Loss of FBP1 by snail-mediated repression provides metabolic advantages in basal-like breast cancer

Chenfang Dong, Tingting Yuan, Yadi Wu, Yifan Wang, Teresa W.M. Fan, Sumitra Miriyala, Yiwei Lin, Jun Yao, Jian Shi, Tiebang Kang, Pawel Lorkiewicz, Daret St Clair, Mien Chie Hung, B. Mark Evers, Binhua P. Zhou

Research output: Contribution to journalArticlepeer-review

587 Scopus citations


The epithelial-mesenchymal transition (EMT) enhances cancer invasiveness and confers tumor cells with cancer stem cell (CSC)-like characteristics. We show that the Snail-G9a-Dnmt1 complex, which is critical for E-cadherin promoter silencing, is also required for the promoter methylation of fructose-1,6-biphosphatase (FBP1) in basal-like breast cancer (BLBC). Loss of FBP1 induces glycolysis and results in increased glucose uptake, macromolecule biosynthesis, formation of tetrameric PKM2, and maintenance of ATP production under hypoxia. Loss of FBP1 also inhibits oxygen consumption and reactive oxygen species production by suppressing mitochondrial complex I activity; this metabolic reprogramming results in an increased CSC-like property and tumorigenicity by enhancing the interaction of β-catenin with T-cell factor. Our study indicates that the loss of FBP1 is a critical oncogenic event in EMT and BLBC.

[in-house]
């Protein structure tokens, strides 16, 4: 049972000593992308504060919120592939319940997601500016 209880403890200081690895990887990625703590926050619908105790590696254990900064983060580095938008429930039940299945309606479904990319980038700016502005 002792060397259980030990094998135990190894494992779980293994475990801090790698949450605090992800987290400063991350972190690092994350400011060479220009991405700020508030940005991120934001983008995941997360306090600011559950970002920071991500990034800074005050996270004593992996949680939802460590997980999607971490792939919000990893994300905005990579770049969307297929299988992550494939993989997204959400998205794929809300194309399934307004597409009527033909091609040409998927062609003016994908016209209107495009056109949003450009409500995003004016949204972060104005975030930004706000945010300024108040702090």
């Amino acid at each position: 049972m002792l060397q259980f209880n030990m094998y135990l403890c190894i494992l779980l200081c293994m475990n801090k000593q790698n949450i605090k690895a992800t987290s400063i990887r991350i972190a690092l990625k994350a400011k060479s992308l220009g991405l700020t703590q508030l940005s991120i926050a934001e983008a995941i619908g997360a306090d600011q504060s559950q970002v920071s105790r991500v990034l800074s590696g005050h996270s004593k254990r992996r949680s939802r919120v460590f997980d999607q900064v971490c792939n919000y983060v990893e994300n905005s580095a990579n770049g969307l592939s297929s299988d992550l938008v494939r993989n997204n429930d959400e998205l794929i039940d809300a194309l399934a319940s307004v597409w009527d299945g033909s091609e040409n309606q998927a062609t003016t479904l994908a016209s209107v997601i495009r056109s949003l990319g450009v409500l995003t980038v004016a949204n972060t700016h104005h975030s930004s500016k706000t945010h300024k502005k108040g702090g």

Original languageEnglish
Pages (from-to)316-331
Number of pages16
JournalCancer Cell
Issue number3
StatePublished - Mar 18 2013

Bibliographical note

Funding Information:
We thank Ms. Ramya Balasubramaniam for technical assistance in metabolomics experiments, Dr. Sam Arumugam at J.G. Brown Cancer Center NMR facility for NMR data acquisition, and Dr. Cathy Anthony for critical reading and editing of this manuscript. This work was supported by grants from NIH (CA125454 to B.P.Z.; CA049797 and CA073599 to D.St.C.; P20CA1530343 to B.M.E.; CA118434-01A2 and 1R01ES022191-01 to T.W.M.F.), Susan G Komen Foundation (KG081310), Mary Kay Ash Foundation (to B.P.Z.), National Science Foundation (EPS-0447479 to T.W.M.F.), Edward P. Evans Foundation (to D.St.C.), and pre-doctoral fellowship (BC101068) from DoD Breast Cancer Research Program (to Y.L.).

ASJC Scopus subject areas

  • Oncology
  • Cancer Research


Dive into the research topics of 'Loss of FBP1 by snail-mediated repression provides metabolic advantages in basal-like breast cancer'. Together they form a unique fingerprint.

Cite this